deity Baal. They seem to have died out by the time of the exile.
The general idea in Hebrew Palestine was that Yahweh, or
God, was in the closest possible touch with the prophets, and
that he would do nothing without revealing it to them. While
often ignored or persecuted during their lifetime, their preserved
written words were later given greatest veneration and
still later canonized.
In ancient Greece, the prophetic class were generally found
attached to the oracles and in Rome were represented by the
augurs. In Egypt, the priests of Ra at Memphis acted as prophets
as, perhaps, did those of Hekt. Among the ancient Celts and
Teutons prophecy was frequent, the prophetic agent usually
placing him or herself in the ecstatic condition. The Druids
were famous practitioners of the prophetic art, and some hint
of their utterances may be still extant in the so-called ‘‘Prophecies
of Merlin.’’
In America, as has been stated, prophetic utterance took
practically the same forms as in Europe and Asia. Captain Jonathan
Carver, an early traveler in North America, cited a peculiar
instance where the seers of a certain tribe stated that a famine
would be ended by assistance being sent from another tribe
at a certain hour on the following day. At the very moment
mentioned by them, a canoe rounded a headland, bringing
news of relief.
A story was told in the Atlantic Monthly many years ago by a
traveler among the Plains tribes, who stated that an Indian
medicine-man had prophesied the coming of himself and his
companions to his tribe two days before their arrival among
In recent years, channeling and contactees contributed
more to American prophecy than any other sources. Hundreds
of channeling books have been published in the past few decades,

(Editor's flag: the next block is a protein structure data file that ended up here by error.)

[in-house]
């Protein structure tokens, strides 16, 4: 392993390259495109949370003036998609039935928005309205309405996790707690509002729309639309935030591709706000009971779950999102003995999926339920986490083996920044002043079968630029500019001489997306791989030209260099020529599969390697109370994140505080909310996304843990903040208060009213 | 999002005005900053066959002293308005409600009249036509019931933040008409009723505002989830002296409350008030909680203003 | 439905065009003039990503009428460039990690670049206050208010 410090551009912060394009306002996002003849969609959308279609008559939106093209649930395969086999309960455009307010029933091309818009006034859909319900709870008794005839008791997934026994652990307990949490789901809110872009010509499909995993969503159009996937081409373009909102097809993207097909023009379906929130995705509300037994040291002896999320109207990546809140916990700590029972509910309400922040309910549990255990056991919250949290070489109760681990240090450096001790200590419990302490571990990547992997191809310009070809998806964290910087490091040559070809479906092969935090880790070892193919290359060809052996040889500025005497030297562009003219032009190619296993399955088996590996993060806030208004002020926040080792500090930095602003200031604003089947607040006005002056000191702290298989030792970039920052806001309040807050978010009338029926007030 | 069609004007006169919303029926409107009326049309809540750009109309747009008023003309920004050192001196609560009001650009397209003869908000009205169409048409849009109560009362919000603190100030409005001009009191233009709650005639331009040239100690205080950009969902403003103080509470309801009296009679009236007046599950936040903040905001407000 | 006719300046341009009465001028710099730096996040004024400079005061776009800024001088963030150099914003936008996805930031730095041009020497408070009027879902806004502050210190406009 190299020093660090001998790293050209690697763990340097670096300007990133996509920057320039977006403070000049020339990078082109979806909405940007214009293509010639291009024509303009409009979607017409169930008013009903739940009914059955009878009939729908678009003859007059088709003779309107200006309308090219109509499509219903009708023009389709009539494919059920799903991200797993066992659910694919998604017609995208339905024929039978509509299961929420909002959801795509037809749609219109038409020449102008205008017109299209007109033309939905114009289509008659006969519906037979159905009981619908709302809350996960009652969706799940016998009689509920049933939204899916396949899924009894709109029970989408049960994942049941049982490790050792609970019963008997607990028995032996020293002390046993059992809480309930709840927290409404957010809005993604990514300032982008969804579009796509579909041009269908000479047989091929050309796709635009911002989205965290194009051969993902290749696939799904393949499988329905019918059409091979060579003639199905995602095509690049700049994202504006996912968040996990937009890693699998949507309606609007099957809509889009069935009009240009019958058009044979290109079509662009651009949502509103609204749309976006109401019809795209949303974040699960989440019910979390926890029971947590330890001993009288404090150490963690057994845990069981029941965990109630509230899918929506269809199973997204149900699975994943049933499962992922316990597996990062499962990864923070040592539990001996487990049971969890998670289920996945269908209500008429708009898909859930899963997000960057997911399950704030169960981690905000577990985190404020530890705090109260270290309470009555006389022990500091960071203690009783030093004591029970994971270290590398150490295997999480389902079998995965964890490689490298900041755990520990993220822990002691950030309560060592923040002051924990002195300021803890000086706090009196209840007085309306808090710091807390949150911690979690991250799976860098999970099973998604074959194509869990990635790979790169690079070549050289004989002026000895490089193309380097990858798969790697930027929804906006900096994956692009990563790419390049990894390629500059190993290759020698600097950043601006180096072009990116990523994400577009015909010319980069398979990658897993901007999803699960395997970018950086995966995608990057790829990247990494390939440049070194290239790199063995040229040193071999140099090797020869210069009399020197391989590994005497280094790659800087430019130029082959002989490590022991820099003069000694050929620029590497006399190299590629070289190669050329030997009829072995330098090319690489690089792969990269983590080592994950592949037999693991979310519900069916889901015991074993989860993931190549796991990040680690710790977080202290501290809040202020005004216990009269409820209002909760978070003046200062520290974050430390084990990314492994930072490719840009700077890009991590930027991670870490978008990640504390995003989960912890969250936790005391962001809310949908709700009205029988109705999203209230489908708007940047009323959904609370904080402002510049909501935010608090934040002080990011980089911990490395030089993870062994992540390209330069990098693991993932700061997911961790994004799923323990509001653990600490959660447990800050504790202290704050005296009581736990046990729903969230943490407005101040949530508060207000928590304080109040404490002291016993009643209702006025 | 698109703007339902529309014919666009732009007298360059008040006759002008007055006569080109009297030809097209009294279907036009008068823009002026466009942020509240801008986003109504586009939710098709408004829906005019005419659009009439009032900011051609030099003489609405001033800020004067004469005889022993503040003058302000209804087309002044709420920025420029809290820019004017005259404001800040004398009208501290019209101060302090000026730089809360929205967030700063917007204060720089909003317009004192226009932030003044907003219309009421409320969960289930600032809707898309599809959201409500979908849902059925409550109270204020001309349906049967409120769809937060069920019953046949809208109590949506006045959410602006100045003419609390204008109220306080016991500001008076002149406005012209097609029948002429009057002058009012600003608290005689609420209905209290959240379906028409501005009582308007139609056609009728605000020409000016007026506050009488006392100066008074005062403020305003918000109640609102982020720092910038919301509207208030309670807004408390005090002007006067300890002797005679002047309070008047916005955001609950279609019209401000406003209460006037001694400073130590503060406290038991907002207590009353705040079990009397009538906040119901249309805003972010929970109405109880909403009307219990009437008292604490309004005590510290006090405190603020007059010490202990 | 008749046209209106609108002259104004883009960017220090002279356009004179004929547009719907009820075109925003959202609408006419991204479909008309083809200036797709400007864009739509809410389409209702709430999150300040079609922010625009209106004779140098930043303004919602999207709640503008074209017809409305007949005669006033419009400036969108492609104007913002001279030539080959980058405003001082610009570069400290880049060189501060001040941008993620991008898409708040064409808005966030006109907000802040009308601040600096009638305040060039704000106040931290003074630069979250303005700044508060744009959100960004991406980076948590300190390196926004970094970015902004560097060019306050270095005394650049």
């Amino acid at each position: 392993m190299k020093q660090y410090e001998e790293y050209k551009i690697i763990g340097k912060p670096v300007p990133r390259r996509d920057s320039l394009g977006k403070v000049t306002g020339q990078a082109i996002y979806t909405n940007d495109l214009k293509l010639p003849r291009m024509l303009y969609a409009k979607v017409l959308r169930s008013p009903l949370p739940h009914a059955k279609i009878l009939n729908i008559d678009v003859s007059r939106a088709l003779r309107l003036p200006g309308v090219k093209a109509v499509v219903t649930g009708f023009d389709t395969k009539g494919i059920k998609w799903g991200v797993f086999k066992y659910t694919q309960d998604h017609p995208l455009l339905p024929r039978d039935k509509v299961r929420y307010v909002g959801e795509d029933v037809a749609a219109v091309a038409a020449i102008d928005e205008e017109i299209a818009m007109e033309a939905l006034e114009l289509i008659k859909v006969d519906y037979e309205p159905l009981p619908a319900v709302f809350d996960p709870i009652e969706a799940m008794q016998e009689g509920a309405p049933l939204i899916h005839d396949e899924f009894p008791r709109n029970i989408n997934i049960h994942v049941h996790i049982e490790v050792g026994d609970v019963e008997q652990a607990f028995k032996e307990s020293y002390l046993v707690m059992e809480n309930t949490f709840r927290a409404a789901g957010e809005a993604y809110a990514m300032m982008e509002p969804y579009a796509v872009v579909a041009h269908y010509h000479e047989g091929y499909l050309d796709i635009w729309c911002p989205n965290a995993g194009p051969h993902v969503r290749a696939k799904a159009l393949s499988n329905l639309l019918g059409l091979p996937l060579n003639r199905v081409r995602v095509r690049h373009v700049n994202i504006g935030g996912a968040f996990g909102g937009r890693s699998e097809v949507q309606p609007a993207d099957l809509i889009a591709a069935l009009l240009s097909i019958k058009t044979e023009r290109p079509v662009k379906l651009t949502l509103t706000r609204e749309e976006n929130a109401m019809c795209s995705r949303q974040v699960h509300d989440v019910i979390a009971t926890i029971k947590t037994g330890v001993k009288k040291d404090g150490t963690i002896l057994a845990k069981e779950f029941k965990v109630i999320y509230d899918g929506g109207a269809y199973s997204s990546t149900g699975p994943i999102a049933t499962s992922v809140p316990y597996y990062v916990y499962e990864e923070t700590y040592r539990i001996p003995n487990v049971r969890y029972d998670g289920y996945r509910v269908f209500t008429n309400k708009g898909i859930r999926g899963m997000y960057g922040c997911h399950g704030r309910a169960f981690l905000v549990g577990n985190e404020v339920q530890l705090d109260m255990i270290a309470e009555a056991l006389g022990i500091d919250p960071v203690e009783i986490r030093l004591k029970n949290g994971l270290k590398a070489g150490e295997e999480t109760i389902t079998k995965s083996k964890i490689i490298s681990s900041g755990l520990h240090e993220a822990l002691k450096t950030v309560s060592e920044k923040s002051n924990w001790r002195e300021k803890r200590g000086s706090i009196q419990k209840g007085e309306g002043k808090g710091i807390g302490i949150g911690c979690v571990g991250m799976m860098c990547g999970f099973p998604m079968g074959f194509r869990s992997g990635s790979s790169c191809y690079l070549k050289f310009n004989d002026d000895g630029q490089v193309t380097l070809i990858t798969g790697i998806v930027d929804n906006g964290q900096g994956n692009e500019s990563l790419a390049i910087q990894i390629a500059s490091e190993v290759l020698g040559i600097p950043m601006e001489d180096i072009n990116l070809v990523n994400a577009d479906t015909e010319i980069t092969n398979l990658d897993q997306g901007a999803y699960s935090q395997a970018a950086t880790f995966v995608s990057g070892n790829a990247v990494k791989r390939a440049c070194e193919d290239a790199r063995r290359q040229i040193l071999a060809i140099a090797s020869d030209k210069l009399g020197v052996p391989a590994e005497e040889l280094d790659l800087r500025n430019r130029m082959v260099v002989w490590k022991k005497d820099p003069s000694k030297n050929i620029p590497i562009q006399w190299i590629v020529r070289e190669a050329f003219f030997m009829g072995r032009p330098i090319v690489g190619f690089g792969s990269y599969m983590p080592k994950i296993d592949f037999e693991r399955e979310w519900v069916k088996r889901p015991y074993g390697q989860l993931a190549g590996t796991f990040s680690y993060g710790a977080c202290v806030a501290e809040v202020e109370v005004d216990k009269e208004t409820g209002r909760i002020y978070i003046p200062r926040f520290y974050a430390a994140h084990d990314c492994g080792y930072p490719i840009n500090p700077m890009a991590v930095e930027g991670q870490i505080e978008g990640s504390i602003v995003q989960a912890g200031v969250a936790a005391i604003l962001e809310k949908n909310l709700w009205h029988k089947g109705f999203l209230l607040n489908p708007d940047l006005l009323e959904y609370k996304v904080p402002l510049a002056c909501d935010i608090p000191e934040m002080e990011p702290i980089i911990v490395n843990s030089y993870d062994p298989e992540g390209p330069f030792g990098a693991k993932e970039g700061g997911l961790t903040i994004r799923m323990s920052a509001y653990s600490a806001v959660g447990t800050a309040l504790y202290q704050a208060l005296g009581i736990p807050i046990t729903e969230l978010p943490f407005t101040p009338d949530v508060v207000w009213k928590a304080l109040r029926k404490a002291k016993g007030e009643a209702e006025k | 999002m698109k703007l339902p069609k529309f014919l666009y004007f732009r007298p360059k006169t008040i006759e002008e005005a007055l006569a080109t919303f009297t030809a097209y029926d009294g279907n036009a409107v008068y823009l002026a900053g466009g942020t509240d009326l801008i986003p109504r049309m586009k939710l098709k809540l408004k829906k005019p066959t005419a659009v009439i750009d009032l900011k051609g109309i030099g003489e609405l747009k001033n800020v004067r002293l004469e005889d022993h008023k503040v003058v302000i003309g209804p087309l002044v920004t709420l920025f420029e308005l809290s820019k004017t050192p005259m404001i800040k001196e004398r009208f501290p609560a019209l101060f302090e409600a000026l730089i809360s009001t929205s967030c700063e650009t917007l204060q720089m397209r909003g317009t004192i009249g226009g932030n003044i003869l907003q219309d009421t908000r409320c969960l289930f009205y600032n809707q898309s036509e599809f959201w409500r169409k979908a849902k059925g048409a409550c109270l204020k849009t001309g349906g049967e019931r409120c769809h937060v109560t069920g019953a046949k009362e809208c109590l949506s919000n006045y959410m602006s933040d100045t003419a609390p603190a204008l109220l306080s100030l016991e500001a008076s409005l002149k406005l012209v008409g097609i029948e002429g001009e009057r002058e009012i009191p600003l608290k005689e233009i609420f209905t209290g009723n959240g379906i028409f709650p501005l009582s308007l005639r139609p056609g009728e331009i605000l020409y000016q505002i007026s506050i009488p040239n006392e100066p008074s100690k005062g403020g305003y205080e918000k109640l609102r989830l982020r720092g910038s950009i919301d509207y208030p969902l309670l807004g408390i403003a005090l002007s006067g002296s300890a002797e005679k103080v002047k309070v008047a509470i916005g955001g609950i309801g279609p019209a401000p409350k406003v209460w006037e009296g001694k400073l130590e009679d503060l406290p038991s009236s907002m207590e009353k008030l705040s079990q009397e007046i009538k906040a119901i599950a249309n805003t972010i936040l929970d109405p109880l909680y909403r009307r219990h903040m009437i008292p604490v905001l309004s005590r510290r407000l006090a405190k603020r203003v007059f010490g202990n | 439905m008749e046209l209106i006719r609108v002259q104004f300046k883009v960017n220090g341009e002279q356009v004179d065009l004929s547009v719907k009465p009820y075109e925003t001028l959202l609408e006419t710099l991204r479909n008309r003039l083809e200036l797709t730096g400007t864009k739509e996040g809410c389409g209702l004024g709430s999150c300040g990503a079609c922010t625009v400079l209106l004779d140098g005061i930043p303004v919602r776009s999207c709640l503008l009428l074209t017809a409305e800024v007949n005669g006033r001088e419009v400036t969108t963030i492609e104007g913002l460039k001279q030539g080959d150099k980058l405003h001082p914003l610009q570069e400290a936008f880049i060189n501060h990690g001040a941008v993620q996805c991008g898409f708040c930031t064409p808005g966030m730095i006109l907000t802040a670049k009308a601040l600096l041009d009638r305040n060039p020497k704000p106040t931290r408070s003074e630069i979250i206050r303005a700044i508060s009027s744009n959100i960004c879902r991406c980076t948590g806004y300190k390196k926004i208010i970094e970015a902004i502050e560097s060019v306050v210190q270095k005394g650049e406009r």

but the majority contain unspecified prophetic content.
More often than not, the predictions are about millennial earth
changes and a new era of spiritual transformation and peace.
Prophetic channeling by Edgar Cayce, Kryon and Elizabeth
Clare Prophet are considered the most prominent. More traditional
psychic seers such as Jeanne Dixon, Ruth Montgomery,
Gordon Scallion, Dannion Brinkley and Lori Toye are in the
forefront due to the lack of more particulars from channeled
sources. Today, mass market prophecy paperbacks are just a
number of hodge-podge collections of bits and pieces from
Cayce, Nostradamus, Native American lore, etc. Much analysis
on prophecy is rare, but works by John White and Tom Kay are
considered noteworthy in their field.
Alschuler, Alfred S. ‘‘When prophecy succeeds Planetary visions
near death and collective psychokinesis.’’ Journal of the
American Society for Psychical Research 90 no. 4 (October 1996).
Ascension, Soul Ways and Its Meaning. http
www.spiritweb.orgSpiritascension.html. April 10, 2000.
Cannon, Dolores. Conversations with Nostradamus, vol 1.
Huntsville Ozark Mountain Publishing, 1997.
Cayce, Hugh Lynn. Earth Changes Update. Virginia Beach
ARE Press, 1980.
Center for Millennial Studies. April
10, 2000.
Ellis, Keith. Prediction and Prophecy. London Wayland, 1973.
Garrison, Omar V. Encyclopedia of Prophecy. New York Citadel,
Geertz, Armin W. The Invention of Prophecy Continuity and
meaning in Hopi Indian religion. Berkeley University of California
Press, 1994.
Kirkwood, Annie. Mary’s Message to the World. Nevada City
Blue Dolphin Publishing, 1994.
Kay, Tom. When The Comet Runs. Norfolk, Va. Hampton
Roads Publishing, 1997.
Millennial Prophecy Links.
millennial.html. April 10, 2000.
The Millennium Matters. April 10,
Morgana’s Observatory.
morgana. April 10, 2000.
Montgomery, Ruth. The World To Come. New York Random
House, Harmony Books, 1999.
Prophet, Elizabeth Clare. Saint Germain on Prophecy II. Livingston
Summit University Press, 1986.
Rowley, Harold H. Prophecy and Religion in Ancient China and
Israel. New York Harper, 1956.
Shellhorn, G. Cope. Surviving Catastrophic Earth Changes.
Madison Horus House, 1994.
Stanford, Ray. Fatima Prophecy, New York Random House,
Ballantine Books, 1990.
Timms, Moira. Prophecies and Predictions Everyone’s Guide to
the Coming Changes. Santa Cruz, Calif. Unity Press, 1981.
Vaughan, Alan. Patterns of Prophecy. New York Hawthorn
Books, 1973. Reprint, London Turnstone, 1974.
White, John. Pole Shift. Virginia Beach ARE Press, 1980.